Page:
On July 30, 1976, Thurza married Hubert Goclanney, an enrolled
tribal member. They went to Dallas, Texas, the next month.
Although they remained in Texas until February 1977, neither Hubert
nor Thurza registered to vote there or obtained Texas driver's
licenses. They left personal property on the reservation in Arizona
and listed Arizona addresses on their 1976 and 1977 tax
returns as their place of residence.
In the fall of 1976 Thurza asked her sister, Kathleen
DeClay, to care for Lalita. Kathleen, who already had temporary
custody of Thurza's other child, agreed to do so. In
early December 1976, Kathleen requested the tribal court and council
to help her obtain custody of Lalita. The tribal court
entered an order on December 8, 1976, granting temporary custody
to Kathleen DeClay pending a hearing.
On December 10, tribal officials and individual tribal members, including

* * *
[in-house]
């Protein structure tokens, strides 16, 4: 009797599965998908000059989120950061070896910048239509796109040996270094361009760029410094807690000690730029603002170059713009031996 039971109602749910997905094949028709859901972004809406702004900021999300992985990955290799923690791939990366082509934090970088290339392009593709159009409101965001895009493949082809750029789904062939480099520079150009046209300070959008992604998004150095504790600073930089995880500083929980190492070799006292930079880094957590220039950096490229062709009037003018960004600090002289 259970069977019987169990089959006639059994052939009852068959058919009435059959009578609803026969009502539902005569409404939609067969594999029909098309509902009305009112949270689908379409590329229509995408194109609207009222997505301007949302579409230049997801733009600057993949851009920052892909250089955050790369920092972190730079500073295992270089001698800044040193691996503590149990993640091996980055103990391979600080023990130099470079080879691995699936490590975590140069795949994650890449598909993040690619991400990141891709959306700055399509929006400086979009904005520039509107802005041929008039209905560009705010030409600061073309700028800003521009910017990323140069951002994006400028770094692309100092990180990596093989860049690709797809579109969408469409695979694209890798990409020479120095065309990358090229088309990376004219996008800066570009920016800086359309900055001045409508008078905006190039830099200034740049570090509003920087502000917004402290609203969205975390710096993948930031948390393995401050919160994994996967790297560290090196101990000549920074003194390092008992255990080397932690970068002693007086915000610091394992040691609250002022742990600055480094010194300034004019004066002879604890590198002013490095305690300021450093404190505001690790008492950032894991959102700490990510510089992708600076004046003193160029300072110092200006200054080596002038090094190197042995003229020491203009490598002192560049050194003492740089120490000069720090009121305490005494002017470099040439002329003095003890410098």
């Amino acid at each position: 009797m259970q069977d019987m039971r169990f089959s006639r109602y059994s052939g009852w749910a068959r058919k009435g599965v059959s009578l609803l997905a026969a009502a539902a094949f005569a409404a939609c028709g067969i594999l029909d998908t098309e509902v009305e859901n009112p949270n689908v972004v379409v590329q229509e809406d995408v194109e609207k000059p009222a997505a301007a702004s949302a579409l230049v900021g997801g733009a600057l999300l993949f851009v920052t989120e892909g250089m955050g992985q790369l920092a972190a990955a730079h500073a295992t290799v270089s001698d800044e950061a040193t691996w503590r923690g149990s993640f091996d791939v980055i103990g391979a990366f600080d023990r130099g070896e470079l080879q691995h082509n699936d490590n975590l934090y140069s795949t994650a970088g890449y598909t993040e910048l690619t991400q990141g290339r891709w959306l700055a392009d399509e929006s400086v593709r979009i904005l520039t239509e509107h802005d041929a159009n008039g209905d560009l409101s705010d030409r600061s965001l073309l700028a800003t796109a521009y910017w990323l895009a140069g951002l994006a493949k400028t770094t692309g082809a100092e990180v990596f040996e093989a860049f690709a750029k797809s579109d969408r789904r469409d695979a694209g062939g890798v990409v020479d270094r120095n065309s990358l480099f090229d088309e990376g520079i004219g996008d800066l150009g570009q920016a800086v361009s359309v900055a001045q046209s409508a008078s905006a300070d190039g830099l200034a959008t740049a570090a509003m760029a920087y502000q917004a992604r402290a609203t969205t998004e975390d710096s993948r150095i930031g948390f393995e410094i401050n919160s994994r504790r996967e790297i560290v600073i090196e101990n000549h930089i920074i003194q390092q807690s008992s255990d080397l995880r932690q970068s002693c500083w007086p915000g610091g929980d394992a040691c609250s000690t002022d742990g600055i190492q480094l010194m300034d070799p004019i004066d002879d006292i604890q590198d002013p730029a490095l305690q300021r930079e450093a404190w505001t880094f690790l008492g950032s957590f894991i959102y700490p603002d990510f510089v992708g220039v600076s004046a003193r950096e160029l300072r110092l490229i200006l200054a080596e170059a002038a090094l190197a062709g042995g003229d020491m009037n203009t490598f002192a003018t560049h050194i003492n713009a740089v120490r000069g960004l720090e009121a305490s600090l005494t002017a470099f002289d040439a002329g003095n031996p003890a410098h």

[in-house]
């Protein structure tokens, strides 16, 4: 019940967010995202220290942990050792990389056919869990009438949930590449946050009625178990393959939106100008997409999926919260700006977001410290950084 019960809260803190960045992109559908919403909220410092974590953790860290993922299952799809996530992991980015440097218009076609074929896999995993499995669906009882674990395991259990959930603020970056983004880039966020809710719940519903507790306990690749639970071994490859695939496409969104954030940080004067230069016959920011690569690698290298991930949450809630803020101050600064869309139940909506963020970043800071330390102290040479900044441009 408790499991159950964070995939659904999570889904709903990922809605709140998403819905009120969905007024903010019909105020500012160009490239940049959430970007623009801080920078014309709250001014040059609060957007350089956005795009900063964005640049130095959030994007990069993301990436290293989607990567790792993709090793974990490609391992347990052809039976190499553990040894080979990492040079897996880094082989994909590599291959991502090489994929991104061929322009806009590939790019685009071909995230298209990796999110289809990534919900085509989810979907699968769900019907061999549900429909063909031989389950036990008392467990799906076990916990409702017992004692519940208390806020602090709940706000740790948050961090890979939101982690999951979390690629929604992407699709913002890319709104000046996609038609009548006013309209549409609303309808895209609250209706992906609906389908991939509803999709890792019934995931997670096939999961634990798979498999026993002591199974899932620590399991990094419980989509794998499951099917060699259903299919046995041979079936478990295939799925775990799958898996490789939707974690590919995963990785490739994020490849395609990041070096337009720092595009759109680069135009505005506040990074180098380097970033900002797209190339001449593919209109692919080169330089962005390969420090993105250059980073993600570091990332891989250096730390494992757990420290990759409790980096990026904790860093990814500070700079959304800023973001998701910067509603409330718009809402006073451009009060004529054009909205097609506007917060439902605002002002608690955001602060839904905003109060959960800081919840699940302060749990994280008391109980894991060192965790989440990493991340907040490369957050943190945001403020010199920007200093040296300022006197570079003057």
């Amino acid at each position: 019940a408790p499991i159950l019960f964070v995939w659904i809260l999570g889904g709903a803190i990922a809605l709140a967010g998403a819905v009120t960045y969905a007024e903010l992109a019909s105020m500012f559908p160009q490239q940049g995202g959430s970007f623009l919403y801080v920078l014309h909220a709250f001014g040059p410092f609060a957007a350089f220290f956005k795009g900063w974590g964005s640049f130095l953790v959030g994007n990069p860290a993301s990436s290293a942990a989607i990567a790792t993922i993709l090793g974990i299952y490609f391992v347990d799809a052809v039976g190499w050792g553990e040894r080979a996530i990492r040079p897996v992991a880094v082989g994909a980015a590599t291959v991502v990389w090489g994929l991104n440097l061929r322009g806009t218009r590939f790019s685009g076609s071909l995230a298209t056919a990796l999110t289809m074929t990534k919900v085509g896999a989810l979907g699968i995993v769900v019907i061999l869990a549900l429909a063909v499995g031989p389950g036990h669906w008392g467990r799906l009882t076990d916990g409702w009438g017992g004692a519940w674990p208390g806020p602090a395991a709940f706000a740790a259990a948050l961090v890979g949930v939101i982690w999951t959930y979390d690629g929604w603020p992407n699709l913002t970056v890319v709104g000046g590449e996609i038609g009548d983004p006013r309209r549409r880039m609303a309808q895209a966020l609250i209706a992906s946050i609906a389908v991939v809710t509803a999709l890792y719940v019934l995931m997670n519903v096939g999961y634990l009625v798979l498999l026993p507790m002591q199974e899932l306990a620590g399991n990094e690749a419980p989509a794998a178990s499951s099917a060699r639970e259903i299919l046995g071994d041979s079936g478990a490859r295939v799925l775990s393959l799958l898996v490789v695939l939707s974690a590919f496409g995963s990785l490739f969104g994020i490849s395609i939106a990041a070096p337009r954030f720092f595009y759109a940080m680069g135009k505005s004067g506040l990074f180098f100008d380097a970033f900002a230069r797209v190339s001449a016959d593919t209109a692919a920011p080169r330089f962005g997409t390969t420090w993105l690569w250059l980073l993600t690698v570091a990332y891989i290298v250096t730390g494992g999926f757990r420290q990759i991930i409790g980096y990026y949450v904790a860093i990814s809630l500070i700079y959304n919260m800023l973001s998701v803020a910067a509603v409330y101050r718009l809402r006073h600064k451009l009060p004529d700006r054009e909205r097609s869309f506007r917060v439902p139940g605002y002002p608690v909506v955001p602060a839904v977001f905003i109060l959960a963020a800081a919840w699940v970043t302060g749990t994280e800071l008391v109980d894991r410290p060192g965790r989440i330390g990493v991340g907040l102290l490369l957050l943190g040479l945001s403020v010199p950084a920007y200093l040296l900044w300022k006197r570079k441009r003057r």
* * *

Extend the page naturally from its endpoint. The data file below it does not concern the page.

DeClay, went to Tucson to retrieve Apache children who had
been placed with the House of Samuel. While the tribal
members were there, Donie Green, an employee of the House
of Samuel, called appellants to tell them that tribal judge
Anna Early had entered an order requiring them to return
Lalita to the reservation. Normand Desrochers told Donie Green, "When
I hang up I am gone." The next day, appellants
flew to Texas with Lalita and their younger son.
After arriving in Texas, appellants contacted an attorney in Fort
Worth and made an appointment for Monday, December 13. The
attorney prepared an "Affidavit of Relinquishment of Parental Rights by
Mother" and "Affidavit of Status." Appellants then went to Thurza's
apartment, showed her the documents and told her they were
temporary custody papers. Thurza tried to read the documents but
could not understand them. Appellants drove Thurza to the office
of a notary public, James Horan. Horan never read or
explained the documents to Thurza, although he did ask if
she realized she was "giving up" her child. Thurza signed
the documents believing they were temporary custody papers. Her execution
of the documents was acknowledged by Horan, but was not
witnessed by two witnesses as required by Texas law. Thurza
was not given a copy of the documents.
The day after the documents were signed, appellants, Lalita and
the younger son flew back to Tucson. They then returned